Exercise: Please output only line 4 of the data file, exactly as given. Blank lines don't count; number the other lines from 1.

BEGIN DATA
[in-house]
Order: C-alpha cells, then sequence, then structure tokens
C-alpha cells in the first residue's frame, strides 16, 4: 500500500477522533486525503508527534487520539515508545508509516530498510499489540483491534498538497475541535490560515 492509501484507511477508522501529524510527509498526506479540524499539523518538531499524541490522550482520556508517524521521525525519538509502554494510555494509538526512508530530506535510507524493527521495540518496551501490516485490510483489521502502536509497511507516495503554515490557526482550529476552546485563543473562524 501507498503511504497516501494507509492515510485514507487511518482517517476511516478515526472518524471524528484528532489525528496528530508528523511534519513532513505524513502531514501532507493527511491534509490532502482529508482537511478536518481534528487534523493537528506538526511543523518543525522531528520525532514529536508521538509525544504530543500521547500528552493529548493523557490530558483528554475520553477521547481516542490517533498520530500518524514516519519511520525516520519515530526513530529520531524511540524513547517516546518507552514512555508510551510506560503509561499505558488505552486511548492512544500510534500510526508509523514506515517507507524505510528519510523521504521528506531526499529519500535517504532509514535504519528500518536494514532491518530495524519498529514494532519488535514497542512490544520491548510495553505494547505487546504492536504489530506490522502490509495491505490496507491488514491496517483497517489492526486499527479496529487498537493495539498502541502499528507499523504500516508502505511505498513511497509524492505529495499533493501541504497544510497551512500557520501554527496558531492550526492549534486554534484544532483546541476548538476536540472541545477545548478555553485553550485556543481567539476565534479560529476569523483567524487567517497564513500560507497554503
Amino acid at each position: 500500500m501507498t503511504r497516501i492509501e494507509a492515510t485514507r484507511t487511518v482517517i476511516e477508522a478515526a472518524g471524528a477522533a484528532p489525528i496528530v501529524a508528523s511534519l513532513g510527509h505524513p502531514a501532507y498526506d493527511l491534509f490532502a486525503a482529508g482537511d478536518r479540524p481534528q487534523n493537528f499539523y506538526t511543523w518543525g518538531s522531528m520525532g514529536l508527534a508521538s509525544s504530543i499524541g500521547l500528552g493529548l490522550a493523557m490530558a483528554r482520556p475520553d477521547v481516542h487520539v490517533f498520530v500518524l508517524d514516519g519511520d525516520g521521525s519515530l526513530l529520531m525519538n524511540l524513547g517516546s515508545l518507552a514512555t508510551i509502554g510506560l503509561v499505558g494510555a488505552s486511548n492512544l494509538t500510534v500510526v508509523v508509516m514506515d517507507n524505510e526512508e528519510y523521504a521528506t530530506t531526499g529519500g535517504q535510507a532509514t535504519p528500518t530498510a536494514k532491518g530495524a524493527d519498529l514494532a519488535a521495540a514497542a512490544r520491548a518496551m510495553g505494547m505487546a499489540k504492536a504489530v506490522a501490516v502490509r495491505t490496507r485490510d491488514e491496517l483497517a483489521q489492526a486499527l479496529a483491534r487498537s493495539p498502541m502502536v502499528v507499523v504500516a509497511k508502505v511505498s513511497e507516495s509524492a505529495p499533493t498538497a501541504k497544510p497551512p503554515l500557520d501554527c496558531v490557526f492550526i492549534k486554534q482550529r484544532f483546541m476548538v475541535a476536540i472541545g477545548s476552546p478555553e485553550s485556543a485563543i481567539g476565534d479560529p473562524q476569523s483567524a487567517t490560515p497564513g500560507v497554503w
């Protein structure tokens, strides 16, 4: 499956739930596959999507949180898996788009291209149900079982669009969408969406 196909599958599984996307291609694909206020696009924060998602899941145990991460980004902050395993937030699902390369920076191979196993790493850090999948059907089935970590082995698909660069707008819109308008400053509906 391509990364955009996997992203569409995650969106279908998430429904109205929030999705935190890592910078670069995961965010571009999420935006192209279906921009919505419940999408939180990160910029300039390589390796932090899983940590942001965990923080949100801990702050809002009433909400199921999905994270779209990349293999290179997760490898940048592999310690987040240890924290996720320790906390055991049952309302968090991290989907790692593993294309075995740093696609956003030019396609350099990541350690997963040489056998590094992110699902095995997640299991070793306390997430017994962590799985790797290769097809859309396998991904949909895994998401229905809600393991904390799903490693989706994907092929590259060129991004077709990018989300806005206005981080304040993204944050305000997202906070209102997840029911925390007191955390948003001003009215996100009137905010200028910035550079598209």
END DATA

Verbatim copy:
Amino acid at each position: 500500500m501507498t503511504r497516501i492509501e494507509a492515510t485514507r484507511t487511518v482517517i476511516e477508522a478515526a472518524g471524528a477522533a484528532p489525528i496528530v501529524a508528523s511534519l513532513g510527509h505524513p502531514a501532507y498526506d493527511l491534509f490532502a486525503a482529508g482537511d478536518r479540524p481534528q487534523n493537528f499539523y506538526t511543523w518543525g518538531s522531528m520525532g514529536l508527534a508521538s509525544s504530543i499524541g500521547l500528552g493529548l490522550a493523557m490530558a483528554r482520556p475520553d477521547v481516542h487520539v490517533f498520530v500518524l508517524d514516519g519511520d525516520g521521525s519515530l526513530l529520531m525519538n524511540l524513547g517516546s515508545l518507552a514512555t508510551i509502554g510506560l503509561v499505558g494510555a488505552s486511548n492512544l494509538t500510534v500510526v508509523v508509516m514506515d517507507n524505510e526512508e528519510y523521504a521528506t530530506t531526499g529519500g535517504q535510507a532509514t535504519p528500518t530498510a536494514k532491518g530495524a524493527d519498529l514494532a519488535a521495540a514497542a512490544r520491548a518496551m510495553g505494547m505487546a499489540k504492536a504489530v506490522a501490516v502490509r495491505t490496507r485490510d491488514e491496517l483497517a483489521q489492526a486499527l479496529a483491534r487498537s493495539p498502541m502502536v502499528v507499523v504500516a509497511k508502505v511505498s513511497e507516495s509524492a505529495p499533493t498538497a501541504k497544510p497551512p503554515l500557520d501554527c496558531v490557526f492550526i492549534k486554534q482550529r484544532f483546541m476548538v475541535a476536540i472541545g477545548s476552546p478555553e485553550s485556543a485563543i481567539g476565534d479560529p473562524q476569523s483567524a487567517t490560515p497564513g500560507v497554503w